Memorandum by Mr. Lucius D. Battle, Special Assistant to the Secretary of State

top secret

The Secretary had dinner last night with Sir Oliver Franks. During the course of the conversation, Sir Oliver said that Mr. Bevin had put up as a matter of great urgency to him the question of having Mr. Attlee come to the United States for conversations with President Truman. Sir Oliver said that he had told Mr. Bevin that he didn’t think the suggestion made very much sense, unless we were sure what we had in mind for the two to talk about and were sure that progress could be made if there were discussions. The Secretary said that he agreed with Sir Oliver and pointed out that such a meeting would cause great speculation. People would say that Mr. Attlee was simply coming over for more money, etc. It might also be said that he had come over to influence the United States elections, etc.

The Secretary said that the thinking was that Mr. Attlee would come over before Mr. Bevin returned to the UK after the forthcoming tripartite and NATO meetings.1 This would mean the last of September. This would be very close to elections in this country which would lead to further confusion. The Secretary said we were all working on many points and so far as Western Europe was concerned that these questions would be considered at the forthcoming tripartite and NATO meetings. He was not clear as to just where the Attlee–Truman conversations would fit in.

Sir Oliver asked if it might be possible to announce that there would be a meeting sometime in the future. The Secretary said he saw no point in saying what we would do until we knew what we wanted to do and could do.

This matter was discussed in a meeting in the Secretary’s office at which time Mr. Rusk said that since President Truman was considering addressing the General Assembly, Mr. Attlee might come over here for the same purpose.

Since the Secretary reported the above, he has seen Sir Oliver Franks again. He said that he told Sir Oliver we had had a brief discussion about this matter but that he was a little puzzled as to exactly what Mr. Attlee wished to achieve by his visit. He said that if the Prime Minister wanted to really get lined up in detail with the President on the primary problems facing Europe, there would be no point, as the President would have only the very broad concepts [Page 1681] of what we intended to do within the time available for the visit. Sir Oliver said that there was no connection between the proposed visit of Mr. Attlee and the visit of Mr. Churchill.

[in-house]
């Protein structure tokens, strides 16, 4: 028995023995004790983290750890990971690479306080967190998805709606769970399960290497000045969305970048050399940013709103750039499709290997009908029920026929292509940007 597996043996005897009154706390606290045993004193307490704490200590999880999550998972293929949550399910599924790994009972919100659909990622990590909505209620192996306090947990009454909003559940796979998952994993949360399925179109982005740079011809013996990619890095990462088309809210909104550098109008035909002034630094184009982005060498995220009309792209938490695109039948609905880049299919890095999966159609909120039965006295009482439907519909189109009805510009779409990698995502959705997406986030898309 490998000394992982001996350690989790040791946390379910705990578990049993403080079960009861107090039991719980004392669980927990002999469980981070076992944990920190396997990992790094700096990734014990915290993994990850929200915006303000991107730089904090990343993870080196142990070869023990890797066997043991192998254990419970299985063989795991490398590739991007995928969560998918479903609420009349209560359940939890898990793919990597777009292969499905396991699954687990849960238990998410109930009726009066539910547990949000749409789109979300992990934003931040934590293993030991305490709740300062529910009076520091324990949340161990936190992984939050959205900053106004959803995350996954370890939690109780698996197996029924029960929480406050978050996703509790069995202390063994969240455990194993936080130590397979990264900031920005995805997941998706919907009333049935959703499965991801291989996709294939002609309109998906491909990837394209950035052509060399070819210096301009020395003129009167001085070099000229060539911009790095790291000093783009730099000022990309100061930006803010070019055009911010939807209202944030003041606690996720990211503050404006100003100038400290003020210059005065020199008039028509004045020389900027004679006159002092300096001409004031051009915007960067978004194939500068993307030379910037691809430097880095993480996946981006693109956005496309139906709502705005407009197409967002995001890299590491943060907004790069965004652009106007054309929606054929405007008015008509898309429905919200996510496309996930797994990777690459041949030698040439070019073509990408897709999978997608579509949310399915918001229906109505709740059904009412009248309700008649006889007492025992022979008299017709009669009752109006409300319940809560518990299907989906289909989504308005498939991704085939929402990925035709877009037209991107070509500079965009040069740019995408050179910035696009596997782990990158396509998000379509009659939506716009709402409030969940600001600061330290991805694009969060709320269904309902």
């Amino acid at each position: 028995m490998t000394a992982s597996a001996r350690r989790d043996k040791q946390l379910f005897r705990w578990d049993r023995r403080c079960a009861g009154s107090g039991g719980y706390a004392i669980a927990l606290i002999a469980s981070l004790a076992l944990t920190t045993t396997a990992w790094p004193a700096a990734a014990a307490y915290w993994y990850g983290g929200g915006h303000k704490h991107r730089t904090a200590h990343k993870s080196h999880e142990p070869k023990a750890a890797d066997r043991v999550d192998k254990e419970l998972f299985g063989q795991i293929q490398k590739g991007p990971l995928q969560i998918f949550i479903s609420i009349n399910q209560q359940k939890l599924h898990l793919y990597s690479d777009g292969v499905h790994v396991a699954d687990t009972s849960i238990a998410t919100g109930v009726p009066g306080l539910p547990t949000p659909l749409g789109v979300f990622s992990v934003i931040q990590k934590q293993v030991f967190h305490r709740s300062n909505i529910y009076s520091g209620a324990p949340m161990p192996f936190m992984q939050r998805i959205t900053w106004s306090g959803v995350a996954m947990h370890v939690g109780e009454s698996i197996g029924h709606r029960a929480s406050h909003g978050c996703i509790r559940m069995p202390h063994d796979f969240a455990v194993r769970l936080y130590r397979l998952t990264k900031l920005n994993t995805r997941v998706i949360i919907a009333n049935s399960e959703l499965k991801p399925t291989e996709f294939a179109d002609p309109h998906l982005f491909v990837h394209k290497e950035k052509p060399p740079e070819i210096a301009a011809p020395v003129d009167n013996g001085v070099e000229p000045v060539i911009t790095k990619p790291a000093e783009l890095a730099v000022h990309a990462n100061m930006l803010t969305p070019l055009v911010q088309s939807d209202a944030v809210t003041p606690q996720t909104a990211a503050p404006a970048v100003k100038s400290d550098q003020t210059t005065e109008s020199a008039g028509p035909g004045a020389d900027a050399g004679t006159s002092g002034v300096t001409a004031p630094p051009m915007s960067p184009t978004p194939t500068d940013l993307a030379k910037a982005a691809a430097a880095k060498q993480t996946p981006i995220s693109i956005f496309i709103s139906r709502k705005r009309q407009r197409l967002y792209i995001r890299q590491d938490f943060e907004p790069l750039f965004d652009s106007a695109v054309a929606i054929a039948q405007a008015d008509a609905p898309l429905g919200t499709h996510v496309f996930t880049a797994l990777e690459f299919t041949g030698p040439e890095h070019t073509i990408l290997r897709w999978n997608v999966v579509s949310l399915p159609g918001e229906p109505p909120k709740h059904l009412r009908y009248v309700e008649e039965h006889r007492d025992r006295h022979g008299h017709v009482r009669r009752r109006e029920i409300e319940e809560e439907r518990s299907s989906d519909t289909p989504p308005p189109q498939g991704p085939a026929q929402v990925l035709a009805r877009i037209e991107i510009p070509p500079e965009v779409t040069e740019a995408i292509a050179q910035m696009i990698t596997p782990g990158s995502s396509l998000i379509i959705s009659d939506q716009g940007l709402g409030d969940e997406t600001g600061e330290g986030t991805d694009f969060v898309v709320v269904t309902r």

With regard to the UN as the reason for the visit, Sir Oliver said that this might have unfortunate repercussions as the papers would all say that it was due to Mr. Bevin’s ill health and that Mr. Attlee was coming because Mr. Bevin was not strong enough to carry the load.

Sir Oliver asked if he could report the preliminary views of the Secretary and Mr. Acheson declined to permit him to give these views as he felt we had not had sufficient consideration of the matter. He has agreed to see Sir Oliver on Wednesday (this is on the assumption that MDAP hearings will be Tuesday) at which time this and the Formosa matter will be discussed.2

Sir Oliver said that, putting himself in Attlee’s place, he thought that Attlee would want to discuss several things. First, he would be interested in the extent to which the US expected to really play a role in the defense of Europe and the fact that it would be something of a breach of tradition to station large numbers of troops on the Continent.